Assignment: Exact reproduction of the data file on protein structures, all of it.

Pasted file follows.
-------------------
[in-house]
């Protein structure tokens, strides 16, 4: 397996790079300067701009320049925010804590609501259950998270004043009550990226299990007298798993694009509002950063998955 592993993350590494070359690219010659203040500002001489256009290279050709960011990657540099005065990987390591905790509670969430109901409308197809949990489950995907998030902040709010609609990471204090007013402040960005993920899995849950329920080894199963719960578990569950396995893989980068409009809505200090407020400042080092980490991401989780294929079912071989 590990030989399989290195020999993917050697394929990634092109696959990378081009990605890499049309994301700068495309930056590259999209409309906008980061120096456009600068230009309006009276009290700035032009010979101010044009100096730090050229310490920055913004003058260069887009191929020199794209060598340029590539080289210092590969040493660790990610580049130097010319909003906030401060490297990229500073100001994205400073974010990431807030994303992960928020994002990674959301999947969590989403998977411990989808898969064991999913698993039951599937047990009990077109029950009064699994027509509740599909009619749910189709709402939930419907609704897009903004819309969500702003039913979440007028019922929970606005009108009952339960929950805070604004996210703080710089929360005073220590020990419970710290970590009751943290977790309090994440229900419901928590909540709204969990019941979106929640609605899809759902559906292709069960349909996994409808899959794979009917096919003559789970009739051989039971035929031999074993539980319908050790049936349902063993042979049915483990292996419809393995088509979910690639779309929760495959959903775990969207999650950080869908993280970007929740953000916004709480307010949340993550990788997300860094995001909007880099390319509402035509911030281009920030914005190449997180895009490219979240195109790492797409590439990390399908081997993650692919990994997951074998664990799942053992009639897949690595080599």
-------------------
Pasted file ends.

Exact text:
[in-house]
């Protein structure tokens, strides 16, 4: 397996790079300067701009320049925010804590609501259950998270004043009550990226299990007298798993694009509002950063998955 592993993350590494070359690219010659203040500002001489256009290279050709960011990657540099005065990987390591905790509670969430109901409308197809949990489950995907998030902040709010609609990471204090007013402040960005993920899995849950329920080894199963719960578990569950396995893989980068409009809505200090407020400042080092980490991401989780294929079912071989 590990030989399989290195020999993917050697394929990634092109696959990378081009990605890499049309994301700068495309930056590259999209409309906008980061120096456009600068230009309006009276009290700035032009010979101010044009100096730090050229310490920055913004003058260069887009191929020199794209060598340029590539080289210092590969040493660790990610580049130097010319909003906030401060490297990229500073100001994205400073974010990431807030994303992960928020994002990674959301999947969590989403998977411990989808898969064991999913698993039951599937047990009990077109029950009064699994027509509740599909009619749910189709709402939930419907609704897009903004819309969500702003039913979440007028019922929970606005009108009952339960929950805070604004996210703080710089929360005073220590020990419970710290970590009751943290977790309090994440229900419901928590909540709204969990019941979106929640609605899809759902559906292709069960349909996994409808899959794979009917096919003559789970009739051989039971035929031999074993539980319908050790049936349902063993042979049915483990292996419809393995088509979910690639779309929760495959959903775990969207999650950080869908993280970007929740953000916004709480307010949340993550990788997300860094995001909007880099390319509402035509911030281009920030914005190449997180895009490219979240195109790492797409590439990390399908081997993650692919990994997951074998664990799942053992009639897949690595080599």